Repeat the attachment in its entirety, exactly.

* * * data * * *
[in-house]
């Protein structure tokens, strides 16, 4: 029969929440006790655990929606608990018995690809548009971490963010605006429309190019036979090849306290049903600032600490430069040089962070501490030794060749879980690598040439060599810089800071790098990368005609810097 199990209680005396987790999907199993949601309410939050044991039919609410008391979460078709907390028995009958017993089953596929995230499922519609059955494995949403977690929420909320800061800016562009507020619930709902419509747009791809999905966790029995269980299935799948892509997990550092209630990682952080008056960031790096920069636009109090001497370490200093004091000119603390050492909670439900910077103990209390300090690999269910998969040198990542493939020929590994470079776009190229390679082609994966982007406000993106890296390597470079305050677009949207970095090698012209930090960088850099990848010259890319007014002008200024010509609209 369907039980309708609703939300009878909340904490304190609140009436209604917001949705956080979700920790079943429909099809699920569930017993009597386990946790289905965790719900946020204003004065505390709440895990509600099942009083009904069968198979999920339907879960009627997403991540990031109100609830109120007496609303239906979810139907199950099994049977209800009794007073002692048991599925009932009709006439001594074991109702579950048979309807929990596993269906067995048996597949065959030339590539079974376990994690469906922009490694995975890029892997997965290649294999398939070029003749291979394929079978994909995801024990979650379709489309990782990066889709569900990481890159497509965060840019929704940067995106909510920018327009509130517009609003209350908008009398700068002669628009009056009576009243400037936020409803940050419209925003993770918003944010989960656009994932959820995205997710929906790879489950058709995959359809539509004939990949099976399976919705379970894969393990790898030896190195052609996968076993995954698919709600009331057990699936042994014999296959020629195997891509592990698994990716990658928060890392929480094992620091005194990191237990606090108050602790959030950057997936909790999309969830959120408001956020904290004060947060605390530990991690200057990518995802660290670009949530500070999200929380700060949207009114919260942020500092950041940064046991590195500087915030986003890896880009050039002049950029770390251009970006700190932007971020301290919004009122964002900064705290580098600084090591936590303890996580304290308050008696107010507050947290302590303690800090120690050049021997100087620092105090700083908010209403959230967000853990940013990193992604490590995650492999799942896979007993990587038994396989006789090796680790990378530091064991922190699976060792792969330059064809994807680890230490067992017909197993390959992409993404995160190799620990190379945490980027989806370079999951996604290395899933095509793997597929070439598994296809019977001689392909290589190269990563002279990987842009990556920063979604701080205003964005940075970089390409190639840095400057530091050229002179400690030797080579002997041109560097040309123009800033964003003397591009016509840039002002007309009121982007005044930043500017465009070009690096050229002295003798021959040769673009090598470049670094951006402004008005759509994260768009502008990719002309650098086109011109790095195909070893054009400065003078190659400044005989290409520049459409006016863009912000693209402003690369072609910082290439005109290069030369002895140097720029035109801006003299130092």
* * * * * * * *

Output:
[in-house]
């Protein structure tokens, strides 16, 4: 029969929440006790655990929606608990018995690809548009971490963010605006429309190019036979090849306290049903600032600490430069040089962070501490030794060749879980690598040439060599810089800071790098990368005609810097 199990209680005396987790999907199993949601309410939050044991039919609410008391979460078709907390028995009958017993089953596929995230499922519609059955494995949403977690929420909320800061800016562009507020619930709902419509747009791809999905966790029995269980299935799948892509997990550092209630990682952080008056960031790096920069636009109090001497370490200093004091000119603390050492909670439900910077103990209390300090690999269910998969040198990542493939020929590994470079776009190229390679082609994966982007406000993106890296390597470079305050677009949207970095090698012209930090960088850099990848010259890319007014002008200024010509609209 369907039980309708609703939300009878909340904490304190609140009436209604917001949705956080979700920790079943429909099809699920569930017993009597386990946790289905965790719900946020204003004065505390709440895990509600099942009083009904069968198979999920339907879960009627997403991540990031109100609830109120007496609303239906979810139907199950099994049977209800009794007073002692048991599925009932009709006439001594074991109702579950048979309807929990596993269906067995048996597949065959030339590539079974376990994690469906922009490694995975890029892997997965290649294999398939070029003749291979394929079978994909995801024990979650379709489309990782990066889709569900990481890159497509965060840019929704940067995106909510920018327009509130517009609003209350908008009398700068002669628009009056009576009243400037936020409803940050419209925003993770918003944010989960656009994932959820995205997710929906790879489950058709995959359809539509004939990949099976399976919705379970894969393990790898030896190195052609996968076993995954698919709600009331057990699936042994014999296959020629195997891509592990698994990716990658928060890392929480094992620091005194990191237990606090108050602790959030950057997936909790999309969830959120408001956020904290004060947060605390530990991690200057990518995802660290670009949530500070999200929380700060949207009114919260942020500092950041940064046991590195500087915030986003890896880009050039002049950029770390251009970006700190932007971020301290919004009122964002900064705290580098600084090591936590303890996580304290308050008696107010507050947290302590303690800090120690050049021997100087620092105090700083908010209403959230967000853990940013990193992604490590995650492999799942896979007993990587038994396989006789090796680790990378530091064991922190699976060792792969330059064809994807680890230490067992017909197993390959992409993404995160190799620990190379945490980027989806370079999951996604290395899933095509793997597929070439598994296809019977001689392909290589190269990563002279990987842009990556920063979604701080205003964005940075970089390409190639840095400057530091050229002179400690030797080579002997041109560097040309123009800033964003003397591009016509840039002002007309009121982007005044930043500017465009070009690096050229002295003798021959040769673009090598470049670094951006402004008005759509994260768009502008990719002309650098086109011109790095195909070893054009400065003078190659400044005989290409520049459409006016863009912000693209402003690369072609910082290439005109290069030369002895140097720029035109801006003299130092």